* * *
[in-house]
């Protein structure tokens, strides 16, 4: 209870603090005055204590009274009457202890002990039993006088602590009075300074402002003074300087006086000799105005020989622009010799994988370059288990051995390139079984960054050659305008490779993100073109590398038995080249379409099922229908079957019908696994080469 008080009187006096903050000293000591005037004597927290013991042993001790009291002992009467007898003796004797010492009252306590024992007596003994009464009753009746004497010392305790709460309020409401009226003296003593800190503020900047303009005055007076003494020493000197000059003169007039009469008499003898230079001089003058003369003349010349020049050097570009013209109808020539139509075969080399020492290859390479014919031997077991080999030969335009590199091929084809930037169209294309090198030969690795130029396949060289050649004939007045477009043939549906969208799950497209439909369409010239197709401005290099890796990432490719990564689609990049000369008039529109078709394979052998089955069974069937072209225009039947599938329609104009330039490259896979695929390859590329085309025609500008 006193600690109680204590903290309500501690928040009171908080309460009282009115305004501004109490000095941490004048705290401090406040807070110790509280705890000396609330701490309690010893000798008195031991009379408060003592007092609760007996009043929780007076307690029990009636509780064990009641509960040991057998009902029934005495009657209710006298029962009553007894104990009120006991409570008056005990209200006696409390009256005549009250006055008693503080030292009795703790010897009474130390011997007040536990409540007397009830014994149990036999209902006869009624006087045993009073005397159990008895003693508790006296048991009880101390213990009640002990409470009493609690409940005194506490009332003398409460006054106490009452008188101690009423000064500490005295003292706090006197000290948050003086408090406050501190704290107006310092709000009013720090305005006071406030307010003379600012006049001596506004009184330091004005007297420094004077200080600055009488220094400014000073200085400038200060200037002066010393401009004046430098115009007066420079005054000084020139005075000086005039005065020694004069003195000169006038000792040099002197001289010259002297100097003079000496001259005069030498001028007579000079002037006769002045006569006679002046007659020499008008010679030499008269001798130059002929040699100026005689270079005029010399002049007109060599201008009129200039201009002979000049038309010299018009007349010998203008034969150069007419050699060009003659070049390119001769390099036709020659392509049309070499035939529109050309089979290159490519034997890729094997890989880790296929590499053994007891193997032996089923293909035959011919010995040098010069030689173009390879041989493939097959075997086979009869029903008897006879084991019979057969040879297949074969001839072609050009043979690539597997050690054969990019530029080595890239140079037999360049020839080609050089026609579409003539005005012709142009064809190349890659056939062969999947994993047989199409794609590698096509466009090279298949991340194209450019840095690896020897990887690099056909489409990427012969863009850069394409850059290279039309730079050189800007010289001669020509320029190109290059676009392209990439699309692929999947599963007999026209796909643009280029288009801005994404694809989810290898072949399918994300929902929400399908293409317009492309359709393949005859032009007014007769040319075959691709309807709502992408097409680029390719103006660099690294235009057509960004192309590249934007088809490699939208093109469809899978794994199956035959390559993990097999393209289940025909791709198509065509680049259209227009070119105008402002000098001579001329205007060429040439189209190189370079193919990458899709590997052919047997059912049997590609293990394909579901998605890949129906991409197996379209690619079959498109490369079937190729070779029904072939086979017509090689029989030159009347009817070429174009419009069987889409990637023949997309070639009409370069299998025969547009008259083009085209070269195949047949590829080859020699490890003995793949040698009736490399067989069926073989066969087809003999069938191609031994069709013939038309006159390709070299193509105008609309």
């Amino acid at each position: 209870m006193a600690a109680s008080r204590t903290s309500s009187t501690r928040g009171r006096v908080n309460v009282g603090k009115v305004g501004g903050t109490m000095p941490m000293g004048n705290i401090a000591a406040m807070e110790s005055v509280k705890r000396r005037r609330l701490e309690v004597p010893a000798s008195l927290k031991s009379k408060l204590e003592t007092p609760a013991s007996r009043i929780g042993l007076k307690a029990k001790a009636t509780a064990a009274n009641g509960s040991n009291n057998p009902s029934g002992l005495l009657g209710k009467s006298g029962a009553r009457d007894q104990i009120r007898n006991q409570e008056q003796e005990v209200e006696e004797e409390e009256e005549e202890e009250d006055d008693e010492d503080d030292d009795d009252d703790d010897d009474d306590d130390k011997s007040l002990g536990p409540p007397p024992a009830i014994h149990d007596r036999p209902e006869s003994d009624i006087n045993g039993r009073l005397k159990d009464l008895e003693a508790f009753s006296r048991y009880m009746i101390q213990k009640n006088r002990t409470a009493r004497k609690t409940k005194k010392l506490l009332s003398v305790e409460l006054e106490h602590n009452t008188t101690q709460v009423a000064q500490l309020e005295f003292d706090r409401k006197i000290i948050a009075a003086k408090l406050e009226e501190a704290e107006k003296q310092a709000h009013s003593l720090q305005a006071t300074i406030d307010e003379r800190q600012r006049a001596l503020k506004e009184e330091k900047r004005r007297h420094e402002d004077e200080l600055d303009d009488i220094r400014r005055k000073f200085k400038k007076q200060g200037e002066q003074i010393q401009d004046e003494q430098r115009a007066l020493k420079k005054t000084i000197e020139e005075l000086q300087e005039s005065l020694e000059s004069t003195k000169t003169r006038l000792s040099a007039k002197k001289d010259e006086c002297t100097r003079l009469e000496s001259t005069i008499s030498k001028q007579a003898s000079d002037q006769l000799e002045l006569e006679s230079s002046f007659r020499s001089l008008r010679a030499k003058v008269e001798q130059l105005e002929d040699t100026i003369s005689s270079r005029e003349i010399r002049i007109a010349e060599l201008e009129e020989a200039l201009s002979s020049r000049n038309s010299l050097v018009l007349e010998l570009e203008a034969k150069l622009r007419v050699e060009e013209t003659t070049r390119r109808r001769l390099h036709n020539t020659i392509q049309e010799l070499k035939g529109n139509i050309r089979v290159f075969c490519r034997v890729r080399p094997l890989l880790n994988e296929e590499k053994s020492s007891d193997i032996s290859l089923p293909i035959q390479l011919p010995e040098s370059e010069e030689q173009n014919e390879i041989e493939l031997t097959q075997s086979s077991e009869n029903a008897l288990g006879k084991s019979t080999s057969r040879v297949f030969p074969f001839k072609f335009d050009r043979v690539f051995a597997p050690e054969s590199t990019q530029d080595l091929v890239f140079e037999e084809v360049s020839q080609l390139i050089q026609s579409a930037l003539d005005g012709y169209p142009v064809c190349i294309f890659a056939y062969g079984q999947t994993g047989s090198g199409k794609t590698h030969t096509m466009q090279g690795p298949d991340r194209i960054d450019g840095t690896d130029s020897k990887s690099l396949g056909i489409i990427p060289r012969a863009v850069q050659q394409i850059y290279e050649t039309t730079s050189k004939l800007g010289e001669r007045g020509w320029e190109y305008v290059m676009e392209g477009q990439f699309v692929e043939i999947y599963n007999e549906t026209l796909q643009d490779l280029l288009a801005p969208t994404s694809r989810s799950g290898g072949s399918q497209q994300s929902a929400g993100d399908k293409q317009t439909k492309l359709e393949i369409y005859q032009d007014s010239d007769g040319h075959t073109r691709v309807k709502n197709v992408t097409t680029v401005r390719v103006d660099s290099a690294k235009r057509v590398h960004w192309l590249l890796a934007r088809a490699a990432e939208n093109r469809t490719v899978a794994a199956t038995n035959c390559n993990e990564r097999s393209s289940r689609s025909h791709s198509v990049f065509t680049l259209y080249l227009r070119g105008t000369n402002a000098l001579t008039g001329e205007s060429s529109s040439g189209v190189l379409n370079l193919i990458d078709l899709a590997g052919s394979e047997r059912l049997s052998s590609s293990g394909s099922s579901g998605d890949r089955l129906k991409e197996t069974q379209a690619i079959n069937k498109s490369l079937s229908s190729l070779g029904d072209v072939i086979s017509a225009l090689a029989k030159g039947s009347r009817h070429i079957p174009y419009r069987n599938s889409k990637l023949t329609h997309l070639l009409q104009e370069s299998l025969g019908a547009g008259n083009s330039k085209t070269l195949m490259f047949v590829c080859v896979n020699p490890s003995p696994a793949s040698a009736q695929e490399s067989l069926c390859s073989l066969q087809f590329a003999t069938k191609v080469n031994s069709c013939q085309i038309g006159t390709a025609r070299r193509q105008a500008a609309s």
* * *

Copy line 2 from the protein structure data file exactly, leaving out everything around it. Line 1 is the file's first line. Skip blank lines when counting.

């Protein structure tokens, strides 16, 4: 209870603090005055204590009274009457202890002990039993006088602590009075300074402002003074300087006086000799105005020989622009010799994988370059288990051995390139079984960054050659305008490779993100073109590398038995080249379409099922229908079957019908696994080469 008080009187006096903050000293000591005037004597927290013991042993001790009291002992009467007898003796004797010492009252306590024992007596003994009464009753009746004497010392305790709460309020409401009226003296003593800190503020900047303009005055007076003494020493000197000059003169007039009469008499003898230079001089003058003369003349010349020049050097570009013209109808020539139509075969080399020492290859390479014919031997077991080999030969335009590199091929084809930037169209294309090198030969690795130029396949060289050649004939007045477009043939549906969208799950497209439909369409010239197709401005290099890796990432490719990564689609990049000369008039529109078709394979052998089955069974069937072209225009039947599938329609104009330039490259896979695929390859590329085309025609500008 006193600690109680204590903290309500501690928040009171908080309460009282009115305004501004109490000095941490004048705290401090406040807070110790509280705890000396609330701490309690010893000798008195031991009379408060003592007092609760007996009043929780007076307690029990009636509780064990009641509960040991057998009902029934005495009657209710006298029962009553007894104990009120006991409570008056005990209200006696409390009256005549009250006055008693503080030292009795703790010897009474130390011997007040536990409540007397009830014994149990036999209902006869009624006087045993009073005397159990008895003693508790006296048991009880101390213990009640002990409470009493609690409940005194506490009332003398409460006054106490009452008188101690009423000064500490005295003292706090006197000290948050003086408090406050501190704290107006310092709000009013720090305005006071406030307010003379600012006049001596506004009184330091004005007297420094004077200080600055009488220094400014000073200085400038200060200037002066010393401009004046430098115009007066420079005054000084020139005075000086005039005065020694004069003195000169006038000792040099002197001289010259002297100097003079000496001259005069030498001028007579000079002037006769002045006569006679002046007659020499008008010679030499008269001798130059002929040699100026005689270079005029010399002049007109060599201008009129200039201009002979000049038309010299018009007349010998203008034969150069007419050699060009003659070049390119001769390099036709020659392509049309070499035939529109050309089979290159490519034997890729094997890989880790296929590499053994007891193997032996089923293909035959011919010995040098010069030689173009390879041989493939097959075997086979009869029903008897006879084991019979057969040879297949074969001839072609050009043979690539597997050690054969990019530029080595890239140079037999360049020839080609050089026609579409003539005005012709142009064809190349890659056939062969999947994993047989199409794609590698096509466009090279298949991340194209450019840095690896020897990887690099056909489409990427012969863009850069394409850059290279039309730079050189800007010289001669020509320029190109290059676009392209990439699309692929999947599963007999026209796909643009280029288009801005994404694809989810290898072949399918994300929902929400399908293409317009492309359709393949005859032009007014007769040319075959691709309807709502992408097409680029390719103006660099690294235009057509960004192309590249934007088809490699939208093109469809899978794994199956035959390559993990097999393209289940025909791709198509065509680049259209227009070119105008402002000098001579001329205007060429040439189209190189370079193919990458899709590997052919047997059912049997590609293990394909579901998605890949129906991409197996379209690619079959498109490369079937190729070779029904072939086979017509090689029989030159009347009817070429174009419009069987889409990637023949997309070639009409370069299998025969547009008259083009085209070269195949047949590829080859020699490890003995793949040698009736490399067989069926073989066969087809003999069938191609031994069709013939038309006159390709070299193509105008609309």